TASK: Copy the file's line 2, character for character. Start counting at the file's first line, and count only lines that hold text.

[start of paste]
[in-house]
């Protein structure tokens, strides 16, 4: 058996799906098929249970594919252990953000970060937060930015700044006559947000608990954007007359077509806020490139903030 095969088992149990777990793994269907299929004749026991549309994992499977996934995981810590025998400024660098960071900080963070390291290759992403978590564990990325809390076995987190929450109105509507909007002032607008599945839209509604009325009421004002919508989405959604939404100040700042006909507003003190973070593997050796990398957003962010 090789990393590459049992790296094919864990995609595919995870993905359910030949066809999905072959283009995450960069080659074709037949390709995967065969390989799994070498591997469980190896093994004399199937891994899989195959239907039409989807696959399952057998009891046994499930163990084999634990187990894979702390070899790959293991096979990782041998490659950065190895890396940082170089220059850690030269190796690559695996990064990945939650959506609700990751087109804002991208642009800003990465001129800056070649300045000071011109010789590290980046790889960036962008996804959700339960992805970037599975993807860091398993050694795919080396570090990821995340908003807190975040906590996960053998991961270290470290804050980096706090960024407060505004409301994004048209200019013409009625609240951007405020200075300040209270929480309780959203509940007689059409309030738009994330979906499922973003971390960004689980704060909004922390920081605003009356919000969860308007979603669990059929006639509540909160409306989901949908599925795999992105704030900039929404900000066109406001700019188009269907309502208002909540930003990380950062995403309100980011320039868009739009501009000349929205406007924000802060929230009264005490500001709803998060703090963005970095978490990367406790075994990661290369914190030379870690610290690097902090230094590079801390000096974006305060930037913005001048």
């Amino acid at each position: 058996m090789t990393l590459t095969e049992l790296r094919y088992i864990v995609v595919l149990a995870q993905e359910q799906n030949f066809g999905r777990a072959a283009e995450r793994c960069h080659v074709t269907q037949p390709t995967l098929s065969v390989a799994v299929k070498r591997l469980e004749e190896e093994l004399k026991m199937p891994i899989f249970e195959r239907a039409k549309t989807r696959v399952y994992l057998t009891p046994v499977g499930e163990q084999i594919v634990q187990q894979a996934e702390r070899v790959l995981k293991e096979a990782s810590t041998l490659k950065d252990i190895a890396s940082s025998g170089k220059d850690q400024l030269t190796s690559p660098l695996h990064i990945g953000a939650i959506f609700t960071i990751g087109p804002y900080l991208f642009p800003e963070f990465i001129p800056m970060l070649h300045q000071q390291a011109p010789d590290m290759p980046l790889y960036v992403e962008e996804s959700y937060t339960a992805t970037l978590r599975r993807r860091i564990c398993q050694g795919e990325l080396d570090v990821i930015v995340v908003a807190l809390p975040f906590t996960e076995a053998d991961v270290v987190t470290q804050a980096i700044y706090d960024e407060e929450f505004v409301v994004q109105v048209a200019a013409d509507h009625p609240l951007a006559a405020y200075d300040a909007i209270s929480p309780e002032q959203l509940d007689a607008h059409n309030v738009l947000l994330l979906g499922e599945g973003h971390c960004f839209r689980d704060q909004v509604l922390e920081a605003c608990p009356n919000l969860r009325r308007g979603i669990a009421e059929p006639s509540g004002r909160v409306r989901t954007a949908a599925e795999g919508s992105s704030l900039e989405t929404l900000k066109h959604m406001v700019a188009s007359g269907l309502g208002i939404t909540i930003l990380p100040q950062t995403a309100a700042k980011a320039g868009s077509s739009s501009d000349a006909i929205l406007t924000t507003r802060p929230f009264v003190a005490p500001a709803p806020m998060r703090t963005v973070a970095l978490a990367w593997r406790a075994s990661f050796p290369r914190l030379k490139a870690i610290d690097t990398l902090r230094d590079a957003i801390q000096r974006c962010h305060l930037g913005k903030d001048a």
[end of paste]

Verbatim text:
């Protein structure tokens, strides 16, 4: 058996799906098929249970594919252990953000970060937060930015700044006559947000608990954007007359077509806020490139903030 095969088992149990777990793994269907299929004749026991549309994992499977996934995981810590025998400024660098960071900080963070390291290759992403978590564990990325809390076995987190929450109105509507909007002032607008599945839209509604009325009421004002919508989405959604939404100040700042006909507003003190973070593997050796990398957003962010 090789990393590459049992790296094919864990995609595919995870993905359910030949066809999905072959283009995450960069080659074709037949390709995967065969390989799994070498591997469980190896093994004399199937891994899989195959239907039409989807696959399952057998009891046994499930163990084999634990187990894979702390070899790959293991096979990782041998490659950065190895890396940082170089220059850690030269190796690559695996990064990945939650959506609700990751087109804002991208642009800003990465001129800056070649300045000071011109010789590290980046790889960036962008996804959700339960992805970037599975993807860091398993050694795919080396570090990821995340908003807190975040906590996960053998991961270290470290804050980096706090960024407060505004409301994004048209200019013409009625609240951007405020200075300040209270929480309780959203509940007689059409309030738009994330979906499922973003971390960004689980704060909004922390920081605003009356919000969860308007979603669990059929006639509540909160409306989901949908599925795999992105704030900039929404900000066109406001700019188009269907309502208002909540930003990380950062995403309100980011320039868009739009501009000349929205406007924000802060929230009264005490500001709803998060703090963005970095978490990367406790075994990661290369914190030379870690610290690097902090230094590079801390000096974006305060930037913005001048």